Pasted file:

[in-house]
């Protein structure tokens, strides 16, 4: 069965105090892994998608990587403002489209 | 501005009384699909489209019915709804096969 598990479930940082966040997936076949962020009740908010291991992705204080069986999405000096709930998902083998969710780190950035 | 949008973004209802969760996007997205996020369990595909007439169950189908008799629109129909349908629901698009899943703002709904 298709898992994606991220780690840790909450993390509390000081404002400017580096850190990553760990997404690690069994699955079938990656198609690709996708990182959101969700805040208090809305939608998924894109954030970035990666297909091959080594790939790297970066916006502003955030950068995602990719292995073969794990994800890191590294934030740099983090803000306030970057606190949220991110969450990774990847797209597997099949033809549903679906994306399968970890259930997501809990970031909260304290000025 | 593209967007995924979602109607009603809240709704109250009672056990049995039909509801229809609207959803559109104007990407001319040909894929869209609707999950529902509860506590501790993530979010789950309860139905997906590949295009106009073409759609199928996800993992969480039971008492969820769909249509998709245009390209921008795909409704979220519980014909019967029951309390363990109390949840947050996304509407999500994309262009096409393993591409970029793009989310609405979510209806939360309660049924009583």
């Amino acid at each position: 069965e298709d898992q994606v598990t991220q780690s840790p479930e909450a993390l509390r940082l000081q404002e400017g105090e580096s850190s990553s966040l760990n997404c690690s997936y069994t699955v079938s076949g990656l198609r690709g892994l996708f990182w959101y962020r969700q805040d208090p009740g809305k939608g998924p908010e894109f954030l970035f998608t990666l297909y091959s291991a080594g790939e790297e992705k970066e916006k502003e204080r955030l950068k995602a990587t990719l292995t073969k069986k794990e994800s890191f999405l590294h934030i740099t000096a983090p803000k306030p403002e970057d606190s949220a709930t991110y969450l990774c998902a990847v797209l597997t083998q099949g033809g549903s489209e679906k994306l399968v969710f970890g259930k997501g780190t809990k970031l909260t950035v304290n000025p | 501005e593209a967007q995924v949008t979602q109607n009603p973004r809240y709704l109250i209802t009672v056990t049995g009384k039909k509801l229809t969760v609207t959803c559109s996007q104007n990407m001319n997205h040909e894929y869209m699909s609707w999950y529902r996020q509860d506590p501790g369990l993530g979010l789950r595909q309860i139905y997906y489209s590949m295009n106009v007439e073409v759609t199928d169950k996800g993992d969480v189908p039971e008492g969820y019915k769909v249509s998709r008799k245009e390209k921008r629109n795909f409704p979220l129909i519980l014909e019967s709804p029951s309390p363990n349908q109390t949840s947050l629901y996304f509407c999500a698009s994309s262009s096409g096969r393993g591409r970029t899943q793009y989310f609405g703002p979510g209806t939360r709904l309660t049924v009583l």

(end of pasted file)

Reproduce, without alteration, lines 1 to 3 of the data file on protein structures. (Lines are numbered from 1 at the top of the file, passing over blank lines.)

[in-house]
């Protein structure tokens, strides 16, 4: 069965105090892994998608990587403002489209 | 501005009384699909489209019915709804096969 598990479930940082966040997936076949962020009740908010291991992705204080069986999405000096709930998902083998969710780190950035 | 949008973004209802969760996007997205996020369990595909007439169950189908008799629109129909349908629901698009899943703002709904 298709898992994606991220780690840790909450993390509390000081404002400017580096850190990553760990997404690690069994699955079938990656198609690709996708990182959101969700805040208090809305939608998924894109954030970035990666297909091959080594790939790297970066916006502003955030950068995602990719292995073969794990994800890191590294934030740099983090803000306030970057606190949220991110969450990774990847797209597997099949033809549903679906994306399968970890259930997501809990970031909260304290000025 | 593209967007995924979602109607009603809240709704109250009672056990049995039909509801229809609207959803559109104007990407001319040909894929869209609707999950529902509860506590501790993530979010789950309860139905997906590949295009106009073409759609199928996800993992969480039971008492969820769909249509998709245009390209921008795909409704979220519980014909019967029951309390363990109390949840947050996304509407999500994309262009096409393993591409970029793009989310609405979510209806939360309660049924009583």
């Amino acid at each position: 069965e298709d898992q994606v598990t991220q780690s840790p479930e909450a993390l509390r940082l000081q404002e400017g105090e580096s850190s990553s966040l760990n997404c690690s997936y069994t699955v079938s076949g990656l198609r690709g892994l996708f990182w959101y962020r969700q805040d208090p009740g809305k939608g998924p908010e894109f954030l970035f998608t990666l297909y091959s291991a080594g790939e790297e992705k970066e916006k502003e204080r955030l950068k995602a990587t990719l292995t073969k069986k794990e994800s890191f999405l590294h934030i740099t000096a983090p803000k306030p403002e970057d606190s949220a709930t991110y969450l990774c998902a990847v797209l597997t083998q099949g033809g549903s489209e679906k994306l399968v969710f970890g259930k997501g780190t809990k970031l909260t950035v304290n000025p | 501005e593209a967007q995924v949008t979602q109607n009603p973004r809240y709704l109250i209802t009672v056990t049995g009384k039909k509801l229809t969760v609207t959803c559109s996007q104007n990407m001319n997205h040909e894929y869209m699909s609707w999950y529902r996020q509860d506590p501790g369990l993530g979010l789950r595909q309860i139905y997906y489209s590949m295009n106009v007439e073409v759609t199928d169950k996800g993992d969480v189908p039971e008492g969820y019915k769909v249509s998709r008799k245009e390209k921008r629109n795909f409704p979220l129909i519980l014909e019967s709804p029951s309390p363990n349908q109390t949840s947050l629901y996304f509407c999500a698009s994309s262009s096409g096969r393993g591409r970029t899943q793009y989310f609405g703002p979510g209806t939360r709904l309660t049924v009583l």